Sunday, July 01, 2018

Evolution Is Cleverer Than You Are

theatlantic |  But chimeras are not just oddities. You surely know one. In pregnant women, fetal stem cells can cross the placenta to enter the mother’s bloodstream, where they may persist for years. If Mom gets pregnant again, the stem cells of her firstborn, still circulating in her blood, can cross the placenta in the other direction, commingling with those of the younger sibling. Heredity can thus flow “upstream,” from child to parent—and then over and down to future siblings.

The genome, Zimmer goes on to reveal, eludes tidy boundaries too. Forget the notion that your genome is just the DNA in your chromosomes. We have another genome, small but vital, in our cells’ mitochondria—the tiny powerhouses that supply energy to the cell. Though the mitochondrial genes are few, damage to them can lead to disorders of the brain, muscles, internal organs, sensory systems, and more. At fertilization, an embryo receives both chromosomes and mitochondria from the egg, and only chromosomes from the sperm. Mitochondrial heredity thus flows strictly through the maternal line; every boy is an evolutionary dead end, as far as mitochondria are concerned.

Beyond the genome are more surprises. Schoolchildren learn that Darwin’s predecessor, the great French naturalist Jean-Baptiste Lamarck, got heredity wrong when he suggested that traits acquired through experience—like the giraffe’s neck, elongated by straining and stretching to reach higher, perhaps tenderer, leaves—could be passed down. The biologist August Weismann famously gave the lie to such theories, which collectively are known as “soft” heredity. If Lamarckism were true, he said, chopping the tail off mice and breeding them, generation after generation, should eventually produce tailless mice. It didn’t. Lamarck wasn’t lurking in the details.

Recent research, however, is giving Lamarck a measure of redemption. A subtle regulatory system has been shown to silence or mute the effects of genes without changing the DNA itself. Environmental stresses such as heat, salt, toxins, and infection can trigger so-called epigenetic responses, turning genes on and off to stimulate or restrict growth, initiate immune reactions, and much more. These alterations in gene activity, which are reversible, can be passed down to offspring. They are hitchhikers on the chromosomes, riding along for a while, but able to hop on and off. Harnessing epigenetics, some speculate, could enable us to create Lamarckian crops, which would adapt to a disease in one or two generations and then pass the acquired resistance down to their offspring. If the disease left the area, so would the resistance.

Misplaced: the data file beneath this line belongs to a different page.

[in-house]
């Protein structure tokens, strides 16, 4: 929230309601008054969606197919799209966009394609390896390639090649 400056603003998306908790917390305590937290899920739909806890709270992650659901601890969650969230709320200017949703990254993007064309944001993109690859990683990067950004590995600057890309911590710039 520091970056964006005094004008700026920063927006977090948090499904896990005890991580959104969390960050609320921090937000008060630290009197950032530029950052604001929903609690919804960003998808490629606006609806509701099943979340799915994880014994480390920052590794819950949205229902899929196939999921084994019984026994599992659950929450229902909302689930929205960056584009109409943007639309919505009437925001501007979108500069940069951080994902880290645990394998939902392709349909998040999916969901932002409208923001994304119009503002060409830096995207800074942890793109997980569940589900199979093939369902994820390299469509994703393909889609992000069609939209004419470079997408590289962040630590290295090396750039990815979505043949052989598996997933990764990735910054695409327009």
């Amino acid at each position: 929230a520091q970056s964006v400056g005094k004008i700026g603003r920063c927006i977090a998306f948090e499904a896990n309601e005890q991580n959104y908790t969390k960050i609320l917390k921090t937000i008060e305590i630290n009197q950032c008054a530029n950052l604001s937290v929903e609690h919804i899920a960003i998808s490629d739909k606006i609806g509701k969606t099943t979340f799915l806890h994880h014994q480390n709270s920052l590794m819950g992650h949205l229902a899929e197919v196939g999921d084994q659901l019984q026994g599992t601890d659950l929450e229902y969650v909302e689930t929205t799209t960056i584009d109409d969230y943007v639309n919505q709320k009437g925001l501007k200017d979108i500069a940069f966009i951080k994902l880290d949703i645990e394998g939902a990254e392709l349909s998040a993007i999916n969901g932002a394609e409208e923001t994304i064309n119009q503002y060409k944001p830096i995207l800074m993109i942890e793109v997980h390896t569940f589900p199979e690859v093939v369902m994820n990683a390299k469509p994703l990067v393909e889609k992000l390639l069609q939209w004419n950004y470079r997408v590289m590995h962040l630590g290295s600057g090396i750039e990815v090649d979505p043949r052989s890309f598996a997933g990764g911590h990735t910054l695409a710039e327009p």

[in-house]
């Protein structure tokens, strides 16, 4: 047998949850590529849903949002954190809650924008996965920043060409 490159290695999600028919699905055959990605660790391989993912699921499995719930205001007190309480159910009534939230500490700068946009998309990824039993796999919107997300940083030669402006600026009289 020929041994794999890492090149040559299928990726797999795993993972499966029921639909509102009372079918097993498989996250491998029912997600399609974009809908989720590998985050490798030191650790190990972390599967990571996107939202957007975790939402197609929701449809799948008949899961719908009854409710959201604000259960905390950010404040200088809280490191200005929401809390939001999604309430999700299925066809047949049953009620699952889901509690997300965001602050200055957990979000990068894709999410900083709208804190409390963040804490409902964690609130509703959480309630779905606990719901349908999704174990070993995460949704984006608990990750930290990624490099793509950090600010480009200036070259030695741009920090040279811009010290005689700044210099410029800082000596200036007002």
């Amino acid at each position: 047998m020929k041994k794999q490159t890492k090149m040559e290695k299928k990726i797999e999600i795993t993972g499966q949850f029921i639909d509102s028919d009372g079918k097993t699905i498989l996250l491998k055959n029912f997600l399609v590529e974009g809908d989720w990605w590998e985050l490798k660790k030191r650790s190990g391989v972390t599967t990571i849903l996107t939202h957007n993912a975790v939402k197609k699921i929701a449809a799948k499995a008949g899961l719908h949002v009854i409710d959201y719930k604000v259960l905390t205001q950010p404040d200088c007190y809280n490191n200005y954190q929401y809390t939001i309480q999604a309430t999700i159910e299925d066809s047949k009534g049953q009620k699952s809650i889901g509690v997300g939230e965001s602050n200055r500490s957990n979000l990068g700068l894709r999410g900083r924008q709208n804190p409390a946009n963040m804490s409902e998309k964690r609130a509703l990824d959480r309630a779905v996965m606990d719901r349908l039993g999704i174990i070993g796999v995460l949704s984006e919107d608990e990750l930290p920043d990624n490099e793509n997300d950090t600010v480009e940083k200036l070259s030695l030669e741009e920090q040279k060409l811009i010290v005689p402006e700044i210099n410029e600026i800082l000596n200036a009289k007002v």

All of these heredities—chromosomal, mitochondrial, epigenetic—still don’t add up to your entire you. Not even close. Every one of us carries a unique flora of hundreds if not thousands of microbes, each with its own genome, without which we cannot feel healthy—cannot be “us.” These too can be passed down from parent to child—but may also move from child to adult, child to child, stranger to stranger. Always a willing volunteer, Zimmer allowed a researcher to sample the microbes living in his belly-button lint. Zimmer’s “navelome” included 53 species of bacteria. One microbe had been known, until then, only from the Mariana Trench. “You, my friend,” the scientist said, “are a wonderland.” Indeed, we all are.

With this in mind, reconsider the ongoing effort to engineer heredity. The motto of the Second International Eugenics Congress, in 1921, was “Eugenics is the self-direction of human evolution.” Since then, controlling heredity has become technically much easier and philosophically more complicated. When, in the 1970s, the first genetic engineering made medical gene therapy feasible, many of its pioneers urged caution, lest some government try to create a genetic Fourth Reich. In particular, two taboos seemed commonsense: no enhancement, only therapy (thou shalt not create a master race); and no alterations in germ-line tissues, only in somatic cells (thou shalt not make heritable modifications).